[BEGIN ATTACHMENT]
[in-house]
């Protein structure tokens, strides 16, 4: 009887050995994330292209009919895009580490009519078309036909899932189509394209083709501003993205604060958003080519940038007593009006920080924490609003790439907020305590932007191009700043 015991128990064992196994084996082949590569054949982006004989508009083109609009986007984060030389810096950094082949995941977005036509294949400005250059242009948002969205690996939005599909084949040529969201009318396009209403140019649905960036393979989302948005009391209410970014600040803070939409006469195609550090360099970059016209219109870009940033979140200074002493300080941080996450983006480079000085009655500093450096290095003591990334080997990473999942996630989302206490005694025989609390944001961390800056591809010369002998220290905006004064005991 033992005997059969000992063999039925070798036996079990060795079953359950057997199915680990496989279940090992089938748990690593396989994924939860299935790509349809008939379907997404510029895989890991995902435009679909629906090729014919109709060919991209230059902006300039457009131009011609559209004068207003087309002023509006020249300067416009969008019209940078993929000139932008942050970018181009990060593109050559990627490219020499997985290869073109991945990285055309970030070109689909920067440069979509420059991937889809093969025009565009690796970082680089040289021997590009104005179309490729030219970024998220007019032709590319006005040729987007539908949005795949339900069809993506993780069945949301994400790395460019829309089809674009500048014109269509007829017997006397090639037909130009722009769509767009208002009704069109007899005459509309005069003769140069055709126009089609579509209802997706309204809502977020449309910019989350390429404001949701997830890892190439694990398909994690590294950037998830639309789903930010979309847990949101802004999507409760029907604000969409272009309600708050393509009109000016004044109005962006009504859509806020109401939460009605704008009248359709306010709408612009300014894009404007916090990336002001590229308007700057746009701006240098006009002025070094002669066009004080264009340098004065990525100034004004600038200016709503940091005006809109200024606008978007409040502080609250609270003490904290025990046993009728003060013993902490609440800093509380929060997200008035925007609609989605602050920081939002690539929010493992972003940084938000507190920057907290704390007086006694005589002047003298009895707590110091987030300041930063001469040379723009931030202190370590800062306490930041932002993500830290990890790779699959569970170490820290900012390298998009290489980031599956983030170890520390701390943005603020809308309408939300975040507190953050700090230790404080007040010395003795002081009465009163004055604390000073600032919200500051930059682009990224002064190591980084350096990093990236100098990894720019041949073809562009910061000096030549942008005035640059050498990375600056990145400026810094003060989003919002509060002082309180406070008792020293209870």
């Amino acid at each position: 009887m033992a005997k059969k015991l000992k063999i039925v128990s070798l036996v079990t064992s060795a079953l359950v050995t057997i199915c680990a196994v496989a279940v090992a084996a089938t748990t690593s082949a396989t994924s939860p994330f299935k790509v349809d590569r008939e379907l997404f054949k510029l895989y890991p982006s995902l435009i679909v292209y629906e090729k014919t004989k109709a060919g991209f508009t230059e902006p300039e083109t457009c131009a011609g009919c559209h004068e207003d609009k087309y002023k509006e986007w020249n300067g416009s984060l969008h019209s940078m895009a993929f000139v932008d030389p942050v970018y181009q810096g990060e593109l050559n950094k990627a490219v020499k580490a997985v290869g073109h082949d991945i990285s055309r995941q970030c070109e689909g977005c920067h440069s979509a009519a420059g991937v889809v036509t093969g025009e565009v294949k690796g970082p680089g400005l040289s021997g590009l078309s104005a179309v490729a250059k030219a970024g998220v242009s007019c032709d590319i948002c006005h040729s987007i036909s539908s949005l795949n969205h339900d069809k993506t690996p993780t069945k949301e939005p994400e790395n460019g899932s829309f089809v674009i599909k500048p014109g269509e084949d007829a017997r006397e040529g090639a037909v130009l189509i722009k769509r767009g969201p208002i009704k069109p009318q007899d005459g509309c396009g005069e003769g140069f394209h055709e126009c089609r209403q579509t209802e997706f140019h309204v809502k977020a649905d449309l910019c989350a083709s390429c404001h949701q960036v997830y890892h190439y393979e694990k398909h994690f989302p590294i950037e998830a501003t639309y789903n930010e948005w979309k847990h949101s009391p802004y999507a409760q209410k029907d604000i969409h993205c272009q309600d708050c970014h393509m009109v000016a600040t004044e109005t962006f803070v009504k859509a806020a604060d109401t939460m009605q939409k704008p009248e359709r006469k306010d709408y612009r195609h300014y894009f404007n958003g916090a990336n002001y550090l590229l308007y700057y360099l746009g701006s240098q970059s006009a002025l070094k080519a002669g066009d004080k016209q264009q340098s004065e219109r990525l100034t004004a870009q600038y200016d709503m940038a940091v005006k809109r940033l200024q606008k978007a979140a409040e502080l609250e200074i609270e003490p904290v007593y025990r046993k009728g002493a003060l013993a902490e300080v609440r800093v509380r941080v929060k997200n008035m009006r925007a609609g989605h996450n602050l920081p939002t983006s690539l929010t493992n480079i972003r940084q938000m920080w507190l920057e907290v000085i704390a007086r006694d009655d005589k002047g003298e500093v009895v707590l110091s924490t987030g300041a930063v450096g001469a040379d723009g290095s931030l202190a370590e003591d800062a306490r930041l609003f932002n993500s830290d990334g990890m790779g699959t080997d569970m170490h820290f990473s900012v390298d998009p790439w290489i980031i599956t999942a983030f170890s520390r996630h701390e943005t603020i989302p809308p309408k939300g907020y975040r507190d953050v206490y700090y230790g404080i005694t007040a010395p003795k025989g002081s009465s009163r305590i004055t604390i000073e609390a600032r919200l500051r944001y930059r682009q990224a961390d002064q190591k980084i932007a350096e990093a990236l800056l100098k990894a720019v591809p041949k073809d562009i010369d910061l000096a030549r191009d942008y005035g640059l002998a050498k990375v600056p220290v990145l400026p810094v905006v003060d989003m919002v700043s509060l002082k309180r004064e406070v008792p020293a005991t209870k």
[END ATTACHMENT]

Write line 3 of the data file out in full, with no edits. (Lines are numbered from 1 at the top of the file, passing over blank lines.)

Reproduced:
């Amino acid at each position: 009887m033992a005997k059969k015991l000992k063999i039925v128990s070798l036996v079990t064992s060795a079953l359950v050995t057997i199915c680990a196994v496989a279940v090992a084996a089938t748990t690593s082949a396989t994924s939860p994330f299935k790509v349809d590569r008939e379907l997404f054949k510029l895989y890991p982006s995902l435009i679909v292209y629906e090729k014919t004989k109709a060919g991209f508009t230059e902006p300039e083109t457009c131009a011609g009919c559209h004068e207003d609009k087309y002023k509006e986007w020249n300067g416009s984060l969008h019209s940078m895009a993929f000139v932008d030389p942050v970018y181009q810096g990060e593109l050559n950094k990627a490219v020499k580490a997985v290869g073109h082949d991945i990285s055309r995941q970030c070109e689909g977005c920067h440069s979509a009519a420059g991937v889809v036509t093969g025009e565009v294949k690796g970082p680089g400005l040289s021997g590009l078309s104005a179309v490729a250059k030219a970024g998220v242009s007019c032709d590319i948002c006005h040729s987007i036909s539908s949005l795949n969205h339900d069809k993506t690996p993780t069945k949301e939005p994400e790395n460019g899932s829309f089809v674009i599909k500048p014109g269509e084949d007829a017997r006397e040529g090639a037909v130009l189509i722009k769509r767009g969201p208002i009704k069109p009318q007899d005459g509309c396009g005069e003769g140069f394209h055709e126009c089609r209403q579509t209802e997706f140019h309204v809502k977020a649905d449309l910019c989350a083709s390429c404001h949701q960036v997830y890892h190439y393979e694990k398909h994690f989302p590294i950037e998830a501003t639309y789903n930010e948005w979309k847990h949101s009391p802004y999507a409760q209410k029907d604000i969409h993205c272009q309600d708050c970014h393509m009109v000016a600040t004044e109005t962006f803070v009504k859509a806020a604060d109401t939460m009605q939409k704008p009248e359709r006469k306010d709408y612009r195609h300014y894009f404007n958003g916090a990336n002001y550090l590229l308007y700057y360099l746009g701006s240098q970059s006009a002025l070094k080519a002669g066009d004080k016209q264009q340098s004065e219109r990525l100034t004004a870009q600038y200016d709503m940038a940091v005006k809109r940033l200024q606008k978007a979140a409040e502080l609250e200074i609270e003490p904290v007593y025990r046993k009728g002493a003060l013993a902490e300080v609440r800093v509380r941080v929060k997200n008035m009006r925007a609609g989605h996450n602050l920081p939002t983006s690539l929010t493992n480079i972003r940084q938000m920080w507190l920057e907290v000085i704390a007086r006694d009655d005589k002047g003298e500093v009895v707590l110091s924490t987030g300041a930063v450096g001469a040379d723009g290095s931030l202190a370590e003591d800062a306490r930041l609003f932002n993500s830290d990334g990890m790779g699959t080997d569970m170490h820290f990473s900012v390298d998009p790439w290489i980031i599956t999942a983030f170890s520390r996630h701390e943005t603020i989302p809308p309408k939300g907020y975040r507190d953050v206490y700090y230790g404080i005694t007040a010395p003795k025989g002081s009465s009163r305590i004055t604390i000073e609390a600032r919200l500051r944001y930059r682009q990224a961390d002064q190591k980084i932007a350096e990093a990236l800056l100098k990894a720019v591809p041949k073809d562009i010369d910061l000096a030549r191009d942008y005035g640059l002998a050498k990375v600056p220290v990145l400026p810094v905006v003060d989003m919002v700043s509060l002082k309180r004064e406070v008792p020293a005991t209870k």